Its only been a week , not only do they speak a different language but they also talk very fast using a lot of slang (apparently) so who know what is going on. From body language and watching how they play/inter act with each other they remind me a lot of some children we have taught in Wolverhampton and the poorer estates in Lancashire and the youths Shelagh has worked with in the Youth Service. They are all different in their own way. The young ones are friendly, sometimes bossy and quite tactile ( a definite brasilian trait) .I have already had my arm colour compared to theirs – in this case it was darker and I was also told that I had beautiful eyes – which is true. There are conflicts, especially amongst the young ones, resolved by shouting at each other, sulking and occasional blows. The older ones vary – some are very guarded and at the moment wary when spoken to, others are friendly and helpful. To the “cool ones” we appear to be background/nothing out of the ordinary – just a few more strangers who happen to be there. It will be interesting to see how things develop. They are often loud, especially the boys, and have very short attention spans (like many modern english children) but appear more respectful than their equivalent. Reaction to something they are not keen on is not to be rude but to try and ignore it, and hope that it goes away. Low expectations from home and teachers in the school means they easily give up thinking/complaining that something is too hard and that they are “stupid”. It is already obvious in this short space of time that they are not. With the monitors they are well behaved and respectful so its a little bit like being a probationary teacher again without the powers of speech. Sarcasm and humour are after all two of our main defences. I hope I have the patience to persevere and do some good but if not the tiling will be done ! ! Remember only first impressions ! !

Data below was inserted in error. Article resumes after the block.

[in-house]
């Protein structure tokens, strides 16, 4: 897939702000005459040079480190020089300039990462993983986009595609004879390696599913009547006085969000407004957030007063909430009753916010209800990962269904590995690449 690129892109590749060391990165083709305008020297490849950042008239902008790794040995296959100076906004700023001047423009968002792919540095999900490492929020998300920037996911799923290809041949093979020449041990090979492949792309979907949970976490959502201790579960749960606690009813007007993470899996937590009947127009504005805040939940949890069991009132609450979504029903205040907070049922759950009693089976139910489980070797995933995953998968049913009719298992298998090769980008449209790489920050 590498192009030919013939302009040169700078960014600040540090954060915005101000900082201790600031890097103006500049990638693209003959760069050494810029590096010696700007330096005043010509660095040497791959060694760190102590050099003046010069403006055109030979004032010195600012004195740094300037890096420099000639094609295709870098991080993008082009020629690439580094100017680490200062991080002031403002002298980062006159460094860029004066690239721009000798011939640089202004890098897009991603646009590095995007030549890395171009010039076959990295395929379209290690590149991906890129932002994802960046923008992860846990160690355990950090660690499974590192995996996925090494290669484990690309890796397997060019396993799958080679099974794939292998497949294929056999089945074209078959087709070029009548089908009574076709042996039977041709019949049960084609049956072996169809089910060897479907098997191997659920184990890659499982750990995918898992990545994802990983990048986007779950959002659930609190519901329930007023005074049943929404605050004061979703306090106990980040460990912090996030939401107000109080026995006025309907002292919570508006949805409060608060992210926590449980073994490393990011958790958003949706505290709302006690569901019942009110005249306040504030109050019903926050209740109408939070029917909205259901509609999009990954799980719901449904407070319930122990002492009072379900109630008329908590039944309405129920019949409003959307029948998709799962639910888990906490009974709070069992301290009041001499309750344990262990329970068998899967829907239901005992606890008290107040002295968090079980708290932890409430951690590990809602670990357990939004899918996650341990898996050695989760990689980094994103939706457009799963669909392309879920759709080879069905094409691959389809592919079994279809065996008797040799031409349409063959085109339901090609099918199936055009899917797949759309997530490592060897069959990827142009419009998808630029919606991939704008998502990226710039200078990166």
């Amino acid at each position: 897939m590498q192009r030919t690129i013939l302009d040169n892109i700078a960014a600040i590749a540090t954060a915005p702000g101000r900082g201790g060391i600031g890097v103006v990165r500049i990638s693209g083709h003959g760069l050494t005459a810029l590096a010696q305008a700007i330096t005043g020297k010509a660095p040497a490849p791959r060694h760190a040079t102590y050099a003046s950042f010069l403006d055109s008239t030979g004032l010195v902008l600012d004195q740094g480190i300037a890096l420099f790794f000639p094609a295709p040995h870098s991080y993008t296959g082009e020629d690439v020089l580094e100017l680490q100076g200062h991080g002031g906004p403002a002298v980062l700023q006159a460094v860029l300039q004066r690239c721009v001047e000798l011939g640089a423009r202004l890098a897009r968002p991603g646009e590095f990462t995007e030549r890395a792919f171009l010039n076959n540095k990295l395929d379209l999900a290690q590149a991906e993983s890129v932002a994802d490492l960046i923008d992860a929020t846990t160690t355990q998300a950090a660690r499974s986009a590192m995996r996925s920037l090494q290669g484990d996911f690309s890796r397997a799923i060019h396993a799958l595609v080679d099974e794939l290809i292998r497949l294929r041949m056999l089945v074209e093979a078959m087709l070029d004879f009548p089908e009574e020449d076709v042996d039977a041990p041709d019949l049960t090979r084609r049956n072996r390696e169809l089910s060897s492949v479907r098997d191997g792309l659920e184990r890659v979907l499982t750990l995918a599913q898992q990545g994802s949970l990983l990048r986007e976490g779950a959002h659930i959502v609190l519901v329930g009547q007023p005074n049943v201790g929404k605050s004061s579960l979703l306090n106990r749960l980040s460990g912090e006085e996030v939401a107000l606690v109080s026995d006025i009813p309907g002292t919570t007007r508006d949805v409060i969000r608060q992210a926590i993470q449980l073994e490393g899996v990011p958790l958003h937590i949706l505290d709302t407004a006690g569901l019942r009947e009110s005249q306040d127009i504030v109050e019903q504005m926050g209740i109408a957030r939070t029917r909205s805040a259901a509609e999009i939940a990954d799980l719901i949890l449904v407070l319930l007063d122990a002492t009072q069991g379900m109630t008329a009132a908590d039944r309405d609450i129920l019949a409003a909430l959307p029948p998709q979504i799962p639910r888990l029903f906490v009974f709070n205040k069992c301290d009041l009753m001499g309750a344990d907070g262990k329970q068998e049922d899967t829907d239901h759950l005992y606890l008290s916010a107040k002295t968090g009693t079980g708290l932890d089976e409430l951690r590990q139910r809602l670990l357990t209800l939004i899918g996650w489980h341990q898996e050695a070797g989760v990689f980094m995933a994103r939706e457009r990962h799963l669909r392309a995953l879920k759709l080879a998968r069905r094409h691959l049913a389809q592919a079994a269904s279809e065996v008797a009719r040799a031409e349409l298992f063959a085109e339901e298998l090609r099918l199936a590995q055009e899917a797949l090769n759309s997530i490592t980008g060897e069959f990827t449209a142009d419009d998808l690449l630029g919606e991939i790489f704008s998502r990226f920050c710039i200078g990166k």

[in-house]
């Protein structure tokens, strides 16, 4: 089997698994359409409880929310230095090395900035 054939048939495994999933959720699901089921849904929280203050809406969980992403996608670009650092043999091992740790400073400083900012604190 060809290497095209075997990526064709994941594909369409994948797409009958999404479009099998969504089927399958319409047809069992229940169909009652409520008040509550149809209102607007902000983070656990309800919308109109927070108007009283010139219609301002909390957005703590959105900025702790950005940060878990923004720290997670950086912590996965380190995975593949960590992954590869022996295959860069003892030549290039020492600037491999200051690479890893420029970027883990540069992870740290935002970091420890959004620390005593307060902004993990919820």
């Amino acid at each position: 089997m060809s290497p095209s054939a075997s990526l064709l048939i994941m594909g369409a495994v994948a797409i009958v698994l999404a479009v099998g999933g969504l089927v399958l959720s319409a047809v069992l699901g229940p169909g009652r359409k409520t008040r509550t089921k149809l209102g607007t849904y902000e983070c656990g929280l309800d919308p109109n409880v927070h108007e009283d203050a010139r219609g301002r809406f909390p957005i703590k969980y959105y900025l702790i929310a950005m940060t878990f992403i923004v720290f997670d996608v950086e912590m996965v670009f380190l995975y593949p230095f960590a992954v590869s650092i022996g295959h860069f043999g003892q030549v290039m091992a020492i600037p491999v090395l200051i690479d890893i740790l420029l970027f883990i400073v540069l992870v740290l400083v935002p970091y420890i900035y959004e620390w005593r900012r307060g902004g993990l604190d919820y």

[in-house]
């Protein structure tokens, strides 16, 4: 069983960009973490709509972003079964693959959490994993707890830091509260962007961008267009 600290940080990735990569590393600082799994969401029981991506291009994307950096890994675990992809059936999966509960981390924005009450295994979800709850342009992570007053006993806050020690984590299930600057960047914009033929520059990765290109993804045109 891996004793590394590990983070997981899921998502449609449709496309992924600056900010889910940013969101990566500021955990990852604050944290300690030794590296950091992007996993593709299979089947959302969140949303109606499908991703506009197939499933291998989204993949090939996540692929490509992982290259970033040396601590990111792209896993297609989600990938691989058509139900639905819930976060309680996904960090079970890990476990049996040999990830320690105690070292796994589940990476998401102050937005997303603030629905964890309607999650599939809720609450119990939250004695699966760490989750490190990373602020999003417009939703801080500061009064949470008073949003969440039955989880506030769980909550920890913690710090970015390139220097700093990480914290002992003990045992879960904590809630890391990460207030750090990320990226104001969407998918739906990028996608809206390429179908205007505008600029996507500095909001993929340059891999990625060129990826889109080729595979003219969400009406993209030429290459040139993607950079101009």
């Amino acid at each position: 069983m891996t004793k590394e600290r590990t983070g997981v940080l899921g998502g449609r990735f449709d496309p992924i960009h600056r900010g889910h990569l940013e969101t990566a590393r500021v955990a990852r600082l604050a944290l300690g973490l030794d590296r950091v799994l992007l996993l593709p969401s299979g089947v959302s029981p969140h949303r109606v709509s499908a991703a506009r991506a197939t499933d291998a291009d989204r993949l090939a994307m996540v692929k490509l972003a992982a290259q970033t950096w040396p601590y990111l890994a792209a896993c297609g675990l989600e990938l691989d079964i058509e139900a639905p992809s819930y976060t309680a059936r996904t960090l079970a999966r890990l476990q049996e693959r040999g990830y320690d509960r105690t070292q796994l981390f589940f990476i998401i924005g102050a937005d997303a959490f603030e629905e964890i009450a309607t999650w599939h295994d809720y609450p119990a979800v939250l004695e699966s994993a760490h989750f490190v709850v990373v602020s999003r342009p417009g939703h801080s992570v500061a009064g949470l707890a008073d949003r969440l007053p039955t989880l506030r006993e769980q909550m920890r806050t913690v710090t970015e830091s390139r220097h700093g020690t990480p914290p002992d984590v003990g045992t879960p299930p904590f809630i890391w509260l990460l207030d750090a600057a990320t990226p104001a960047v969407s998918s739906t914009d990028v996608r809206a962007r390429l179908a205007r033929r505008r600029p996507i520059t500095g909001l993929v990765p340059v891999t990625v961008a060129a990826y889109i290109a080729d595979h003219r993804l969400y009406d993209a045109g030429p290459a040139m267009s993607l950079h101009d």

Footnote : With the older ones – they are really into their music– they like (Gosto) Adele, Mariah Carey, Akon, Bob Marley,Black Eyed Peas, Beyonce, Katy Perry etc but they don’t like (Nao Gosto) Justin Bieber !! So they display taste and intelligence in this matter.
Shelagh & Dave
A cautionary tale for learners of Portuguese.
The following story is based on hard fact and has a moral to go with it. Let us begin . .
A volunteer who shall remain anonymous but for the sake of the narrative lets call him Dave is about to do some DIY work around the project. As a result he was asked to “have a chat” with the Maintenance Man at the convent (lets call him Roberto because in reality that is his name). As a non Portuguese speaking person everybody has been impressing on the Volunteer (Dave) the importance of using the language as much as possible no matter how bad it turned out to be – here was his opportunity. Being a cautious man he spent a long time working out what he wanted to say and even wrote phrases and sentences down including the phonetics so he could pronounce the difficult words – which is most of them. Words he didn’t know (again most of them) he looked up in the dictionary.